Friday, 6 March 2009
Back to B.B.
BB's "Letters from Compton Deverell" is my downstairs reading at the moment. I would love to share with you part of one of his March letters, in which he is writing about Rooks:
"The shining sable birds were passing to and fro from the rookery to a ploughed field somewhere behind me. Some crossed directly overhead without the least fear though they could see me clearly. It was very definite flight line. And how delighted were these bald-faced wise birds with this bright spring hour! They were like children, you could see this joy in their bouyant flight. There was one old bird with his primaries pure white. He mde the journey four times in the hour. He was not gathering nesting material, I think that he felt he must be flying somewhere to feel the soft wind among his feathers and the lift of the air currents under him. He had a mate in a half-built nest in a tree at one end of the spinney and always, of course, he returned there and conversed with his spouse who was busy a-building.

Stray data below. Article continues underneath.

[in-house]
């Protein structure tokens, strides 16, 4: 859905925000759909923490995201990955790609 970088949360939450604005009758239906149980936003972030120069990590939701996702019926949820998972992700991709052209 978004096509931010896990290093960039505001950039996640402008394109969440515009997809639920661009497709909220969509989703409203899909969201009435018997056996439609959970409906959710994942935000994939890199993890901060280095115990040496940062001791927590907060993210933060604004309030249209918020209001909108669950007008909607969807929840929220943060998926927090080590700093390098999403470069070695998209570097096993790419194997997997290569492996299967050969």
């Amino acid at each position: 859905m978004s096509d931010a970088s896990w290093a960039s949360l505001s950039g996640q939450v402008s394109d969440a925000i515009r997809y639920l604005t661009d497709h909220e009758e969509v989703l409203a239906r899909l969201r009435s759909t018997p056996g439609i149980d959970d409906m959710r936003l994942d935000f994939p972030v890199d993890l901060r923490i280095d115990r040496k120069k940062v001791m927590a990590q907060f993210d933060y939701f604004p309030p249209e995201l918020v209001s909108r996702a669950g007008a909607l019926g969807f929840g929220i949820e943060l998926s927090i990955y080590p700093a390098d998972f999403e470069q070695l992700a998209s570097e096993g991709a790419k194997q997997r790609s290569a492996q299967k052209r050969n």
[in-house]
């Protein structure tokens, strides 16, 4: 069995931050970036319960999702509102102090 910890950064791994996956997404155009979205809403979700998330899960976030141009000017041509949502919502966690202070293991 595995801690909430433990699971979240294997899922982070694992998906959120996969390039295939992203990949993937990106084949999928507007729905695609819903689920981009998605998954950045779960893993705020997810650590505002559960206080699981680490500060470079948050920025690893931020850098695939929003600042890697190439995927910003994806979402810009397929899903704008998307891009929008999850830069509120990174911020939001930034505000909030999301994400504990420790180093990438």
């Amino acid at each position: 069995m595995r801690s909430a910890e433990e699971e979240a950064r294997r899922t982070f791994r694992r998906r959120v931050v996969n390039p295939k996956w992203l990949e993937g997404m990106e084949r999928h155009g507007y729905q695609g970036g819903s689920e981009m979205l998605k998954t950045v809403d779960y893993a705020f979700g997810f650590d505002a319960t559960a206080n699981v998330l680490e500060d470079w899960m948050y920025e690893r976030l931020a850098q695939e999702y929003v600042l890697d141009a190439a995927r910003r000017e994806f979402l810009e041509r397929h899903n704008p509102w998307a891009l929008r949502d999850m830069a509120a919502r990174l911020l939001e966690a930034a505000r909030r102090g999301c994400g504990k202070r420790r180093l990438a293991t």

Other birds were waddling about in the sunny field outside the spinney, close to the bounding hedge. These were gathering bents with which to line their nests. Bird after bird dropped down from the tree tops and searched about among the dead bleached grass and when they had twisted off a bent would fly up with it to their respective nests.
A few birds were already sitting for I could see their motionless black tails poking over the edges of their nests. A good many rooks had not yet commenced house building but were sitting in lovesick immobility, pressed side by side in the most delightful Darby and Joan manner, taking no notice of the hustle and commotion going on around them. . . .
One old rook was courting a shy lady, running around her on the grass, bowing in the most absurd way, presenting himself before her as she hopped on the sunny sward, holding out his wings and raising his head feathers until he seemed to be wearing a high crowned hat."
He mentions how he spent over an hour just amusing himself by watching the rooks, as he sheltered from the last of the winter cold in the less of some hawthorns. To spend an hour so today would to many people, rushing here and there, to be such an ill use of time. I disagree.